Kouga Hirano

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The current issue of the Japanese IDEA magazine (#345) celebrates a typographic master, Kouga (Kago) Hirano. I wrote about him for Print in the 90s. Here is an excerpt of that profile.

Before the New Wave hit America in the early 1970s, some Japanese graphic designers were already playing with the visual forms and discordant relationships of Western Postmodernism. Before the Swiss grid was torn apart in Europe, Japanese typography was already entering an anarchic, deconstructed phase. In fact, contrary to the myth that Japanese graphic design leans heavily on Western culture, some progressive contemporary graphic experiments were conducted in Japan before they were introduced in the Europe or the U.S.

A few key Japanese designers — all but one little known in America — can lay claim to these accomplishments, including the renown Tadanori Yokoo, as well as Akira Uno, Kiyoshi Awazu, and Genpei Akasegawa, but none was more dedicated than [Kouga] Hirano, who since 1964 has defined the alternative graphic design movement through literally thousands of posters and book jackets. Before counterculture design movements that rebelled against the International Style began to emerge in the West, Hirano became the poster, program, and scenic designer for one of Japan’s burgeoning underground theater companies, the June Theater. The “theater of outside theaters” is how Hirano describes this company, whose name was changed to the Black Tent Theater in 1968 because the actors played under a big tent as it traveled around the country. Their repertoire included politically and socially confrontational plays and dance, including anti-war, anti-capitalist, and anti-conformist themes, as well as adaptations of vintage Brecht and other socio-political Western drama. Farce and musicals were also performed.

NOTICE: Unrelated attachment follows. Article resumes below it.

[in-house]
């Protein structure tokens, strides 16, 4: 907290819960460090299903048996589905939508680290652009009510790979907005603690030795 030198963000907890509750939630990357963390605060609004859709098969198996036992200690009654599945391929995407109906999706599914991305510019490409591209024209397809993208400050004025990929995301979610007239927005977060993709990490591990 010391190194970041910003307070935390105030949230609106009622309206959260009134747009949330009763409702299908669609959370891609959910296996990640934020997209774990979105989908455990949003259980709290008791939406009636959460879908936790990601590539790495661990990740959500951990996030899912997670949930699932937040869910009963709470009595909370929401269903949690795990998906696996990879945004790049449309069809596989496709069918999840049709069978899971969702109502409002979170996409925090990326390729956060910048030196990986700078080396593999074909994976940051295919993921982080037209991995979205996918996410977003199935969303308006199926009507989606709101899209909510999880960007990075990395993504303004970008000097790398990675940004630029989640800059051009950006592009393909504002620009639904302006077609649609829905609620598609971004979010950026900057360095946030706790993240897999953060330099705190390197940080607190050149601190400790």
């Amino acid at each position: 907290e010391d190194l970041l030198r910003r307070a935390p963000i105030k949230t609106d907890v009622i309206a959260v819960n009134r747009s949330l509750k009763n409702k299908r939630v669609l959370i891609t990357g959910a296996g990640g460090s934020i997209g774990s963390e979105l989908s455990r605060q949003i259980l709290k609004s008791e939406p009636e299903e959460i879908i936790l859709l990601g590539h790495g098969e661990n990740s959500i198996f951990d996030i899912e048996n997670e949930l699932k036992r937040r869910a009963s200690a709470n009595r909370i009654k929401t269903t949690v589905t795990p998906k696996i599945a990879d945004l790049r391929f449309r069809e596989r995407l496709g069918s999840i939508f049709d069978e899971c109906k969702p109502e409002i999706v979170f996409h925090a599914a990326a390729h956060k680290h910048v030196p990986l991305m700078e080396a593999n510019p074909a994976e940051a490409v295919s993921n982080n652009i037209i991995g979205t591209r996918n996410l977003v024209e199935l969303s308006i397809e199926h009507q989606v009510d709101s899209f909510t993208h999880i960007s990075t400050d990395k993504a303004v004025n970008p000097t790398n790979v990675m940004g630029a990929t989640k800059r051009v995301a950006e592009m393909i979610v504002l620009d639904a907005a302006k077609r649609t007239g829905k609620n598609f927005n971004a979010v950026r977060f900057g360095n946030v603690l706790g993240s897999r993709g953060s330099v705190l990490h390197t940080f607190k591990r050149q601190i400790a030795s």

The posters and brochures Hirano created between 1968 and 1982 for the Black Tent Theater were stylistically varied, but often consistently designed with transparent layers of color and muliple levels of type. These graphics uniquely responded to and defined the Japanese underground culture scene of the late ’60s and ’70s which was known for its radical theater, experimental films and avant garde profermances. Influenced by the ’50s Gutai group, or Japanese beats, and the early ’60s happenings of American John Cage, these guerilla theater collectives expressed an increasing revolt against Japanese tradition. Western-styled anti-establishmentism was also pervasive among the coming of age postwar youths of this otherwise ultra conservative nation. Despite the infusion of Western ideas, however, Hirano did not develop or copy his methods directly from Western design movements but rather tapped into the same historical sources that fed them all. One notable influence is Berlin Dada which Hirano translated into a distinctly Japanese graphic idiom by combining the two conventional methods of everyday Japanese writing – horizontal and vertical – which are usually not combined on the same page as he did it, and thus demanded that the reader to come to the texts visually and physically from different vantage points.